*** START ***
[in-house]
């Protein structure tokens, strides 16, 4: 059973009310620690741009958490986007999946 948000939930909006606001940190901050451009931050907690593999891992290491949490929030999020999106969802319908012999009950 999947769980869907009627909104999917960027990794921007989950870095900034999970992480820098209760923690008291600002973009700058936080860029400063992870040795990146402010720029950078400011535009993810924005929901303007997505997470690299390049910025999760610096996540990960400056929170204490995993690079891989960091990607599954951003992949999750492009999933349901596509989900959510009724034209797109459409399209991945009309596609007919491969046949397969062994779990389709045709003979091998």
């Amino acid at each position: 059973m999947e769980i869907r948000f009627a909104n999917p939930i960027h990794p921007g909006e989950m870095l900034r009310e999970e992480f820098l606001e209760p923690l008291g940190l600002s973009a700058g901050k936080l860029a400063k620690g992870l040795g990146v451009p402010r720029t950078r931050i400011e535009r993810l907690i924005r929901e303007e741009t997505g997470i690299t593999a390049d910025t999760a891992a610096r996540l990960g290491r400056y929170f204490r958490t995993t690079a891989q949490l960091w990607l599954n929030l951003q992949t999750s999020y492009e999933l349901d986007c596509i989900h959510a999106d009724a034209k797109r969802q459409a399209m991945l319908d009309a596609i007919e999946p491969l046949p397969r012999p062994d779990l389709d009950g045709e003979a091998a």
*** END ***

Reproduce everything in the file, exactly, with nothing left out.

[in-house]
């Protein structure tokens, strides 16, 4: 059973009310620690741009958490986007999946 948000939930909006606001940190901050451009931050907690593999891992290491949490929030999020999106969802319908012999009950 999947769980869907009627909104999917960027990794921007989950870095900034999970992480820098209760923690008291600002973009700058936080860029400063992870040795990146402010720029950078400011535009993810924005929901303007997505997470690299390049910025999760610096996540990960400056929170204490995993690079891989960091990607599954951003992949999750492009999933349901596509989900959510009724034209797109459409399209991945009309596609007919491969046949397969062994779990389709045709003979091998």
């Amino acid at each position: 059973m999947e769980i869907r948000f009627a909104n999917p939930i960027h990794p921007g909006e989950m870095l900034r009310e999970e992480f820098l606001e209760p923690l008291g940190l600002s973009a700058g901050k936080l860029a400063k620690g992870l040795g990146v451009p402010r720029t950078r931050i400011e535009r993810l907690i924005r929901e303007e741009t997505g997470i690299t593999a390049d910025t999760a891992a610096r996540l990960g290491r400056y929170f204490r958490t995993t690079a891989q949490l960091w990607l599954n929030l951003q992949t999750s999020y492009e999933l349901d986007c596509i989900h959510a999106d009724a034209k797109r969802q459409a399209m991945l319908d009309a596609i007919e999946p491969l046949p397969r012999p062994d779990l389709d009950g045709e003979a091998a």